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United States Department of Agriculture

Agricultural Research Service

Title: Analysis of the Receptor Usage and Growth Determinants of Outbreak and Vaccine Strains of South African Territories of Foot-and-Mouth Disease Virus

Authors
item Maree, Francois - ONDERSTEPOORT VET INST
item Aschenbrenner, Lisa
item Baxt, Barry
item Rieder, Aida

Submitted to: Keystone Symposia
Publication Type: Abstract Only
Publication Acceptance Date: February 2, 2006
Publication Date: February 24, 2006
Citation: Maree, F.F., Aschenbrenner, L.M., Baxt, B., Rieder, A.E. 2006. Analysis of the receptor usage and growth determinants of outbreak and vaccine strains of south african territories of foot-and-mouth disease virus. Keystone Symposia. 2006. P. 74.

Technical Abstract: Foot and mouth disease (FMD) is an economically important disease that affects cloven-hoofed animals and leads to production losses, especially in intensive farming systems. The etiologic agent, FMD virus (FMDV) is a single stranded, positive sense RNA virus of the genus Aphthovirus of the Picomaviridae. FMDV relies on binding to the cell surface via a conserved RGD sequence located within a flexible external loop between the G and H strands of viral protein 1 (VP1) for cell entry. At least four members of the integrin family of receptors, alpha v beta 1,alpha v beta 3,alpha v beta 6, alpha v beta 8, and heparan-sulphate receptors have been identified as receptors for FMDV in vitro. Although our understanding of the events during viral entry into the infected cell is still limited, V. O'Donnell et al.(2005) recently demonstrated that FMDV utilizes the clathrin-mediated endocytosis pathway to infect cells. Viral replication is then initiated due to acidification of endocytic vesicles, causing the breakdown of the viral capsid and release of the genome. In this study, we have investigated the three South African Territories(SAT) type viruses, prevalent in sub-Saharan Africa, for receptor preference and found high affinity for the bovine alpha V beta 6 integrin receptors and heparin-sulphate receptors for BHK adapted viruses. Genetically engineered infectious cDNA clones corresponding to the parental and cell-adapted SAT1/SAR/9/81 were generated and in vitro characterized. Viable virus recovered from the genome-length clone displayed a variant small plaque phenotype of the tissue culture adapted SAR/9/81 virus. At the genotypic level, four amino acid changes were observed including the C-terminal region of VP3 and the N-terminal of VP1 coding regions, one of which add a positive charged lysine residue to VP1. The alteration in cell-receptor usage was accompanied by differences in the stability of the particles derived from the cell-adapted viruses in comparison to the parental SAT1/SAR/9/81 isolated from impala epithelium.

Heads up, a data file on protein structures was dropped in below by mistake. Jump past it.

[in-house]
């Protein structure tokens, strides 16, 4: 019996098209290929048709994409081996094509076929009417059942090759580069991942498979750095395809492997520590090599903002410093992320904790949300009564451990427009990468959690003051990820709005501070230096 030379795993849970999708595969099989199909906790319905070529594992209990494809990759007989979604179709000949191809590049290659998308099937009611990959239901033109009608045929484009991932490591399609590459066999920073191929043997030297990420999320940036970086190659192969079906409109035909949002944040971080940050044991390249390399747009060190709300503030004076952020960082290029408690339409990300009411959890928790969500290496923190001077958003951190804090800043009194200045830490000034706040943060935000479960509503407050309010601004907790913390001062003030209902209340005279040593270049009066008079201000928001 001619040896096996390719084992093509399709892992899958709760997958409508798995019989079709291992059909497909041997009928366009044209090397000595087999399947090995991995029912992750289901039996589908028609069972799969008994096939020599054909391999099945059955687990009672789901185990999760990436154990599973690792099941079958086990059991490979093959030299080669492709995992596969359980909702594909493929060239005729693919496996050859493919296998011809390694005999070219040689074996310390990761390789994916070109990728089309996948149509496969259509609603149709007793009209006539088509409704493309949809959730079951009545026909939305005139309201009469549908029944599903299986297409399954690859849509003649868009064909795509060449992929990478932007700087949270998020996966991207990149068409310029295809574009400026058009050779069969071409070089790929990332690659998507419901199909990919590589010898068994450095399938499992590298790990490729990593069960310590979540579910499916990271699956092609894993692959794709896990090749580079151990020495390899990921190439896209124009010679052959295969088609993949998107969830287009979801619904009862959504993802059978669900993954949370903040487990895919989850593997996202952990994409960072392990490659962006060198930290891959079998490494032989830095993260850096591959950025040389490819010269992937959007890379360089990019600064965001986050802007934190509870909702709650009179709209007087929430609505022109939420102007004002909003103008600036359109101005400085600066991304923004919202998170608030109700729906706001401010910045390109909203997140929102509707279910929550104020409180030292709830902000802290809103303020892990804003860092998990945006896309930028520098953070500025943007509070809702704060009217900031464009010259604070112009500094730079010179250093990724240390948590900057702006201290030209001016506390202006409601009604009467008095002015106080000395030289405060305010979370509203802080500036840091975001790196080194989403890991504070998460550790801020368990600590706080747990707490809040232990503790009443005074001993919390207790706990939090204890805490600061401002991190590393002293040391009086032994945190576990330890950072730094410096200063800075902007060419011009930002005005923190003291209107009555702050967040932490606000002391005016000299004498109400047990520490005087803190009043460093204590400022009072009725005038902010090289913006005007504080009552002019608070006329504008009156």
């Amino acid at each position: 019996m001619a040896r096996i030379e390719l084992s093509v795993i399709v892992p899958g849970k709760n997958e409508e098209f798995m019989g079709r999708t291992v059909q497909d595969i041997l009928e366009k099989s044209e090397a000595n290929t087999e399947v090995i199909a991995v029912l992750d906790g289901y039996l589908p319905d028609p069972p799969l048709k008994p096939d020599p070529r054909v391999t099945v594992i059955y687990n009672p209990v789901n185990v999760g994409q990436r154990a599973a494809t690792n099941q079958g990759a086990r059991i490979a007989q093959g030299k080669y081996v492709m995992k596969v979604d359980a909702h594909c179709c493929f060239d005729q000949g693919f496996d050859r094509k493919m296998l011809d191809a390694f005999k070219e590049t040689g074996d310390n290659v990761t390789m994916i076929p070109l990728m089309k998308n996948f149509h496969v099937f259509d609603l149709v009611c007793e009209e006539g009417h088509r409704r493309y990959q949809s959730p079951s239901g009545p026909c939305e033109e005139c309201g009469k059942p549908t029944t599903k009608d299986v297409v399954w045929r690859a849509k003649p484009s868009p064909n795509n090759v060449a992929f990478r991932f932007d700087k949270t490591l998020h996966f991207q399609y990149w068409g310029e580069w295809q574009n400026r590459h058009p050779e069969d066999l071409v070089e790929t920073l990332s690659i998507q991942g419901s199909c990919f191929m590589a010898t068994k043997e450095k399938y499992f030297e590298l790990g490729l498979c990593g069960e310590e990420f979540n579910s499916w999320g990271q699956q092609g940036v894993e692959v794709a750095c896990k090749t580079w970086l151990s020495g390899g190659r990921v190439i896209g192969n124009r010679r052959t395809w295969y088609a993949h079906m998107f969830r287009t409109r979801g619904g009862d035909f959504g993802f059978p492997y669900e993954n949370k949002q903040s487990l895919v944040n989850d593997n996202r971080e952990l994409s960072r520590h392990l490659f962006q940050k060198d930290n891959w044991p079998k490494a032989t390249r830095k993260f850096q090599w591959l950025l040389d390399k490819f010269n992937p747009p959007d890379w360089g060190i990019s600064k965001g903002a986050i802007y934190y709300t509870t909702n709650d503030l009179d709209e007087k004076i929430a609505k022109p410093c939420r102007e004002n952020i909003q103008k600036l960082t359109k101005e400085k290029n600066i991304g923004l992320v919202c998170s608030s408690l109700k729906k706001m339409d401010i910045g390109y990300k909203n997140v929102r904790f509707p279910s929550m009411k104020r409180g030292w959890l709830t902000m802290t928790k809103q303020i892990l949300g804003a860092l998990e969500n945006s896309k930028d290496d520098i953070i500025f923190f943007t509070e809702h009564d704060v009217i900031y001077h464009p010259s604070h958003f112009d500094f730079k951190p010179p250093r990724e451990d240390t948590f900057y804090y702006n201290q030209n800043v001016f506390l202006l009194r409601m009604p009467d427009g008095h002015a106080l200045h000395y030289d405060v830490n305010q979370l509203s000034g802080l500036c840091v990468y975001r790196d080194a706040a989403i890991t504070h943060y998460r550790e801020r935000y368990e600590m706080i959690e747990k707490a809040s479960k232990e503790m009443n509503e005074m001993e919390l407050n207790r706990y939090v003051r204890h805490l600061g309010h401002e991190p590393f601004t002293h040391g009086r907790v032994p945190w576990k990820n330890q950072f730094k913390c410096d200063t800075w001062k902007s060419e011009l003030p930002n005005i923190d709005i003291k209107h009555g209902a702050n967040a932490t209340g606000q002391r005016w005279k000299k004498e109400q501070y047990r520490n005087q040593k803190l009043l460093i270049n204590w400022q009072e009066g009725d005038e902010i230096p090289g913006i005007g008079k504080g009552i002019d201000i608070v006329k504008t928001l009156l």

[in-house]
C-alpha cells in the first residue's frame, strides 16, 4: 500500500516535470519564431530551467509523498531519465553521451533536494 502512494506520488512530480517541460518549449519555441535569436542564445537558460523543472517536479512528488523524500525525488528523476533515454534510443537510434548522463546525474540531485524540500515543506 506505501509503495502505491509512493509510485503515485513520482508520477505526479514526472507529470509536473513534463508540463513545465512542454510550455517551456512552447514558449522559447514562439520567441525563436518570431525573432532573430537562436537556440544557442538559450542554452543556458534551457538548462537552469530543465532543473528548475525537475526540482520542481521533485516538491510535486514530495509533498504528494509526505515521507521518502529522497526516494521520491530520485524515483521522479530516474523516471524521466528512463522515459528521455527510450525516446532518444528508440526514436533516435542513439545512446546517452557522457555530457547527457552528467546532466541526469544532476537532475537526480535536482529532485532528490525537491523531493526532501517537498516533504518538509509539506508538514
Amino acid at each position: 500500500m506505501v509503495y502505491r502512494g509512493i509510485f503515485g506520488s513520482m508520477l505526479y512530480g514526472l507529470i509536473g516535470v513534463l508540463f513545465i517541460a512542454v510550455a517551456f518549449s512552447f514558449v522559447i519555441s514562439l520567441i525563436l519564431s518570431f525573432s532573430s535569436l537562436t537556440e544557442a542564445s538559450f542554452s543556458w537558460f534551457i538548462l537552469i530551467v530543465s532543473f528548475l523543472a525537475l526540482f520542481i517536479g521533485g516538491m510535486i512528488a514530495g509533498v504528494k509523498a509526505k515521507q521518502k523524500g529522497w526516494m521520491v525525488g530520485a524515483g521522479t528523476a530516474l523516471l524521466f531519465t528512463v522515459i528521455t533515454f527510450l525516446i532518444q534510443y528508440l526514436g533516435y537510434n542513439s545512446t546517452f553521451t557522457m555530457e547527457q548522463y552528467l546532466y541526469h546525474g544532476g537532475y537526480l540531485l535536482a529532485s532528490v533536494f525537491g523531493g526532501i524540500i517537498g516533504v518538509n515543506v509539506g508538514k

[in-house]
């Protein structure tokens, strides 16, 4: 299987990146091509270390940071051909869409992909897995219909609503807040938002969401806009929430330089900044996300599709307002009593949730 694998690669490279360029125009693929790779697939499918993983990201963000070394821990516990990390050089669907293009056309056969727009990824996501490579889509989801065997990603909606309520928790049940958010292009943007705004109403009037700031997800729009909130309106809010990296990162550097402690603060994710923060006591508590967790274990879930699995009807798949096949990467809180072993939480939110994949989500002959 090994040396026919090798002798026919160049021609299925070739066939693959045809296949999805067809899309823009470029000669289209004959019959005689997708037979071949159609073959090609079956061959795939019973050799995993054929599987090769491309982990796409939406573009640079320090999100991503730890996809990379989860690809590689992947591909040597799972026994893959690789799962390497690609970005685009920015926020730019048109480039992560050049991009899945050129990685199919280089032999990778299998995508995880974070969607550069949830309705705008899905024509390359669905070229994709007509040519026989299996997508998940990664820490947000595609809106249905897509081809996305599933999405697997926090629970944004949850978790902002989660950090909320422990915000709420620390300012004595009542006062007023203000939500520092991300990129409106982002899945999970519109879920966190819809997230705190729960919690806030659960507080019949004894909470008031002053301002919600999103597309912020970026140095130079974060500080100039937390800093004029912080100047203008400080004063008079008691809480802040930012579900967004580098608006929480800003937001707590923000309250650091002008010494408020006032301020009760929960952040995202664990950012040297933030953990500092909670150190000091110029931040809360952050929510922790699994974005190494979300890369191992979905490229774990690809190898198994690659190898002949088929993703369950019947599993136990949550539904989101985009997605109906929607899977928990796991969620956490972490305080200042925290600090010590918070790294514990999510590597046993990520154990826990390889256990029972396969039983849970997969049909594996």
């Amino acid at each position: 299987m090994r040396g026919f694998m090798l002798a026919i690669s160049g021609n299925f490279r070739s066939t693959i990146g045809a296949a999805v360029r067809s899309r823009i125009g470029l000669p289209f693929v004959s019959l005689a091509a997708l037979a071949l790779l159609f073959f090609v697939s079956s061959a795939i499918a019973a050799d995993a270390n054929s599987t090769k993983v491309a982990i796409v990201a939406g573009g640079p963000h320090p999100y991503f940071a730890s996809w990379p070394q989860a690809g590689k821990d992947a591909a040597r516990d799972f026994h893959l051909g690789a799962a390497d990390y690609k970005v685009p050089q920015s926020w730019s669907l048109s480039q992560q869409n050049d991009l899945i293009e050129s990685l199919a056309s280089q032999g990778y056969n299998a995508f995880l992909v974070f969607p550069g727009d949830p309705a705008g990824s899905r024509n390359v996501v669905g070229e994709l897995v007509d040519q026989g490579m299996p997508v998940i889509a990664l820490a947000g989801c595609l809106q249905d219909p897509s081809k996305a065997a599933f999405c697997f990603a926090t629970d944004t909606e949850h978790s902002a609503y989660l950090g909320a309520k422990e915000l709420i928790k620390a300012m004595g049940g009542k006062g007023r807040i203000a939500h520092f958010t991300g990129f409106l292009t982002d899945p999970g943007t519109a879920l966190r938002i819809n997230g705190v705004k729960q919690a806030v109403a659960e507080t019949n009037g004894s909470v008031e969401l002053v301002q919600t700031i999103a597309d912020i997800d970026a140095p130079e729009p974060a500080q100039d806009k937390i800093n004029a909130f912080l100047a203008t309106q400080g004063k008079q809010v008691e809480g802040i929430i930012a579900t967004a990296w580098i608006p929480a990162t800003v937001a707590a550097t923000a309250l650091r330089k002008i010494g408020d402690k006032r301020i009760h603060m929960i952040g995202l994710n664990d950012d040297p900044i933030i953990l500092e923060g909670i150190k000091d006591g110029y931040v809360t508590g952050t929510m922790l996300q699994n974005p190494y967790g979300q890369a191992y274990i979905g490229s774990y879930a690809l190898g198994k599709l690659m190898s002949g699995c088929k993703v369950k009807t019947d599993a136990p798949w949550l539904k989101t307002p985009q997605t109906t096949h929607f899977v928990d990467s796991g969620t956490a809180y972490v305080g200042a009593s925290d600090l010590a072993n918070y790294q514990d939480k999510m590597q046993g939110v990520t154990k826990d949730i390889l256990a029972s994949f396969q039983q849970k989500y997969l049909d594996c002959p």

Last Modified: 7/28/2014
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